Sound is a variation of atmospheric pressure that naturally dissipates at a fixed rate outward from its source. We perceive a specific pitch when the sound pressure varies at a constant rate, alternating positively and negatively from normal atmospheric pressure. The range of pressure oscillations that we can hear extend from the lower frequencies that we actually feel, to about 15KHz. Depending somewhat on relative humidity, the higher frequencies are diminished as they propagate through air, due to losses that affect the lower frequencies to a lesser extent. Microphones can pick up this pressure variation and convert it to an analog signal, a voltage that varies continuously with time, accurately representing sound pressure variation.
Analog circuitry can be used to process this signal, using amplifiers, resistors and capacitors, but analog components are never precise, the circuits are difficult to build, and the components may change slightly due component to aging over time. Digital techniques are now available to quantify the analog signals in both amplitude and time to form a sequence of numbers that represent the analog signal so that mathematic techniques can be used to process the signal. Although this quantization does represent a potential defect in the process, once the sound is converted into numbers, the processing step is fixed and invariable; within the limits of the signal quantization, the processing is mathematically perfect.
In order to convert a continuously varying analog signal into a regularly spaced series of numbers, the signal must be sampled at a constant rate. Each sample represents the signal's value at a precise instant in time. Each sampled value can then be converted into a binary number that numerically defines the sample's value. This analog-to-digital conversion (ADC) produces a continuous stream of numbers that can then be processed with digital techniques. After processing, the resulting samples are sent to a digital-to-analog converter (DAC) so that the reconstructed analog signal can be sent to amplifiers and speakers or headphones. The rate at which the analog signal is sampled will determine the highest frequency that can be accurately converted, and the size of the digital numbering system used will determine the accuracy of each sample's conversion.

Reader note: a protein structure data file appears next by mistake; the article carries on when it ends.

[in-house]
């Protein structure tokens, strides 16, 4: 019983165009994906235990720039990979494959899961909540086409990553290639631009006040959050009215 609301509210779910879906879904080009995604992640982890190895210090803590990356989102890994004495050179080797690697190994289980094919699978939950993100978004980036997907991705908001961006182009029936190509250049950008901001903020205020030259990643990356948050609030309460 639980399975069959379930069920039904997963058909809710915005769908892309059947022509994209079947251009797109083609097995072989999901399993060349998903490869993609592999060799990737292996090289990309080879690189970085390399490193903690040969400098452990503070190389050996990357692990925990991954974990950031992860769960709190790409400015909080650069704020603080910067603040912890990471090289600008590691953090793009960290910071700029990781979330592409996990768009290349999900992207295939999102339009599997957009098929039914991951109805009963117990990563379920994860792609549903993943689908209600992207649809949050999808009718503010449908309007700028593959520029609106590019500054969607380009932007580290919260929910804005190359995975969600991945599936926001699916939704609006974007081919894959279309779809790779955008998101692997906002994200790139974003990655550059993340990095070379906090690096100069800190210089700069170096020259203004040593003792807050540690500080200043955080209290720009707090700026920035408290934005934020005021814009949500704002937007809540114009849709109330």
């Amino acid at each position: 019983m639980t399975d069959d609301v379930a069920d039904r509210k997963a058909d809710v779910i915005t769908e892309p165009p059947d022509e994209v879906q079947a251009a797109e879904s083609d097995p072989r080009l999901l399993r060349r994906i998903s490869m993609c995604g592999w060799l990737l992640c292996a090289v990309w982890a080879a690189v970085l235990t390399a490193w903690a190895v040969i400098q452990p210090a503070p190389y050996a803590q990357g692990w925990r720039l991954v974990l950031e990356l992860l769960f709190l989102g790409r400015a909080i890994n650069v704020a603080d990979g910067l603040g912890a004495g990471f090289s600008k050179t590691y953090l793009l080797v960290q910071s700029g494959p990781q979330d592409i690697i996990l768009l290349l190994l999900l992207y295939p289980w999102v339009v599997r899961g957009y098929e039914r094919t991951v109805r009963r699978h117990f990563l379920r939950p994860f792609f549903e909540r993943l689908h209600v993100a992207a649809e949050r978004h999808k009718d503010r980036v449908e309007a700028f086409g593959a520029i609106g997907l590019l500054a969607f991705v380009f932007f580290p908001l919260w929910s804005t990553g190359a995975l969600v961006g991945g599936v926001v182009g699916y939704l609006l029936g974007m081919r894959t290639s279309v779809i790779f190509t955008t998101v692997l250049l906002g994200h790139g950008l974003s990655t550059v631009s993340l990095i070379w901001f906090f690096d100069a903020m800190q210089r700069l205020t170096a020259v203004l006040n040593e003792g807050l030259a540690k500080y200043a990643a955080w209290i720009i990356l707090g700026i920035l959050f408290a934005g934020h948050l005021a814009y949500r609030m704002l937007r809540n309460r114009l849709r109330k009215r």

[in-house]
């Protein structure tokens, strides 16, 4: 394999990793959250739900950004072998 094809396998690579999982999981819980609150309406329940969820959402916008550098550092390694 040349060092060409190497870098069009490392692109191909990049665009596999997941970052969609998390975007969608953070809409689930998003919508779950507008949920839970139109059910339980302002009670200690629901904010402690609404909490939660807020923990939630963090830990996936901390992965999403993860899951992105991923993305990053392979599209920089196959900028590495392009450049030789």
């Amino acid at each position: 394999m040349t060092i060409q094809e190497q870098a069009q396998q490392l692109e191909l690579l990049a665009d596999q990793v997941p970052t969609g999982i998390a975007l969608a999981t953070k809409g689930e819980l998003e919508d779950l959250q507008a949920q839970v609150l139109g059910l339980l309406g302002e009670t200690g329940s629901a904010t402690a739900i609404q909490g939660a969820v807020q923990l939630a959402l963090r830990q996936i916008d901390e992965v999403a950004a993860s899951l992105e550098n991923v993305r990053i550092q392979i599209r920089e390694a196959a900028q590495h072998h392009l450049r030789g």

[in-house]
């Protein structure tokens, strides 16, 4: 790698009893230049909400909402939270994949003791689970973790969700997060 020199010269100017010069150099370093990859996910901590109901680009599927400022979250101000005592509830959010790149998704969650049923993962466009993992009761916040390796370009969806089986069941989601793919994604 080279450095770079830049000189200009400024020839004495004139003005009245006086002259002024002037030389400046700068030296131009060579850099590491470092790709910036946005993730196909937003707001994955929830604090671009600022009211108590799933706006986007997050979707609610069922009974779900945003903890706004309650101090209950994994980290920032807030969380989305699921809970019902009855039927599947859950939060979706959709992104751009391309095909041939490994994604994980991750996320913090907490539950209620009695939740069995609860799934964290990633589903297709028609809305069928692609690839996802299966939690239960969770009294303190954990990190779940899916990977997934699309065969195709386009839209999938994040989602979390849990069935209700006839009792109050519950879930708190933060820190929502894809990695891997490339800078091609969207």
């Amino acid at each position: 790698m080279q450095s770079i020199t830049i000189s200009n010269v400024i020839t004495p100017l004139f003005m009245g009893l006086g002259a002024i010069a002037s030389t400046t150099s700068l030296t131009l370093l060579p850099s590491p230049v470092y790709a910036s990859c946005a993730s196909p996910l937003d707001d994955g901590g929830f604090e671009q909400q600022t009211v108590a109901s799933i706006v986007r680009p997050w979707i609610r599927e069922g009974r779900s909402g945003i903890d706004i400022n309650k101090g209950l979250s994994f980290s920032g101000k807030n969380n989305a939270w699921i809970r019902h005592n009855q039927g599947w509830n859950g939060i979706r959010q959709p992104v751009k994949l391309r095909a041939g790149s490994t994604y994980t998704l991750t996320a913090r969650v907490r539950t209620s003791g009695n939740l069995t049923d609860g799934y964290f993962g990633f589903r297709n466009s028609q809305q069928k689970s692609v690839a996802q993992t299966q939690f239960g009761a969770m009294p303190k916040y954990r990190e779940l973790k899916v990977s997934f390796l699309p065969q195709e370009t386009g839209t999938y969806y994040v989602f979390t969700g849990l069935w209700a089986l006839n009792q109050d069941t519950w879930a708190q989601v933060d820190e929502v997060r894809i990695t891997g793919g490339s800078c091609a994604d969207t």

A signal can be sampled like this:
This is a sine wave, a pure tone with no harmonics, that is sampled at a regular rate. Although the entire waveform is not represented in the finished samples, the exact same waveform can be reconstructed from such infrequent sampling, provided the process is continuous and the samples are ultimately passed through an appropriate filter in the DAC.
If the signal frequency is too high, or the sample rate is too low, then aliasing will occur:
The original signal is shown as a black line, and is sampled at too low a frequency, less than 2 samples per cycle. Upon reconstruction in the DAC, the purple waveform results; a signal of lower frequency than the original. This lower frequency is called an alias ('by another name') of the original input, and happens whenever the sampling frequency is less than twice the frequency being sampled. Since alias signals are not at all related musically to the original pitch, aliased signals sound extremely unnatural and must be avoided through proper anti-alias filtering prior to the sampling process.
Note: To properly sample the audio band that humans can perceive, without objectionable aliasing, an appropriate maximum sample rate is perhaps 40KHz. The choice of the 44.1KHz sample rate for the Compact Disc was a good one, as it allowed the preservation of 20KHz as a maximum frequency limit, a band 'edge' that has been long accepted as the upper limit of the human hearing system. In fact, few people can hear beyond 16KHz. In certain circles, it is politically incorrect today to infer that higher sample rates have no benefit, for there are many audio engineers and well respected people in the audio community that insist 96KHz or even 192KHz sample rates demonstrate improved subjective audio quality. In fact, due to continuing technological developments, audio quality has improved from the days of hissing tape and high distortion analog electronics to the point where such 'experts' now feel they have little to contribute but these unfounded opinions. Nothing within sampling theory or the mathematics of signal processing, or hearing measurements on individuals lend truth to these claims, and they are therefore in the realm of belief. Thus, the Church of Modern Audio is born. Sadly, if your customers belong to the Church, then you will be compelled to belong too, for this belief system does not tolerate heretics. It is interesting to note that many producers today will master their work at 96KHz, with 24 bit resolution, and then distribute their work on a low rate MP3 format. Go figure.
No two loudspeakers sound exactly the same. A-B listening tests can repeatedly reveal one choice to sound 'better' than another by simply having a fraction of a dB more loudness. The days of low quality audio are over, and perhaps, in the interest of producing better music, the emphasis should be on songs, talent, arrangement and novel effects, not imperceptible 'improvements' upon something that is, for all practical purposes, perfect. It is interesting to note that the best selling music of all time was produced on analog tape, in a completely analog environment! This is not to say that the lower quality systems of yesterday were somehow necessary to good music production, it is to say that talent and engineering artistry may be more important than inaudible technical details.
The economic reality of consumer electronics marketing however, demands 'newness'. In the absence of real value added to the last model, at least 'perceived' value will do. This in fact, is the origin of higher than necessary sample rate systems, despite the built-in inefficiencies of storing and processing twice or even 4 times the required data. When the marketing hype required to explain this new 'advantage' is produced, the result verges on dishonesty. You must decide for yourself what is most important when you design and market your product; my hope is that you can bring real value to your work.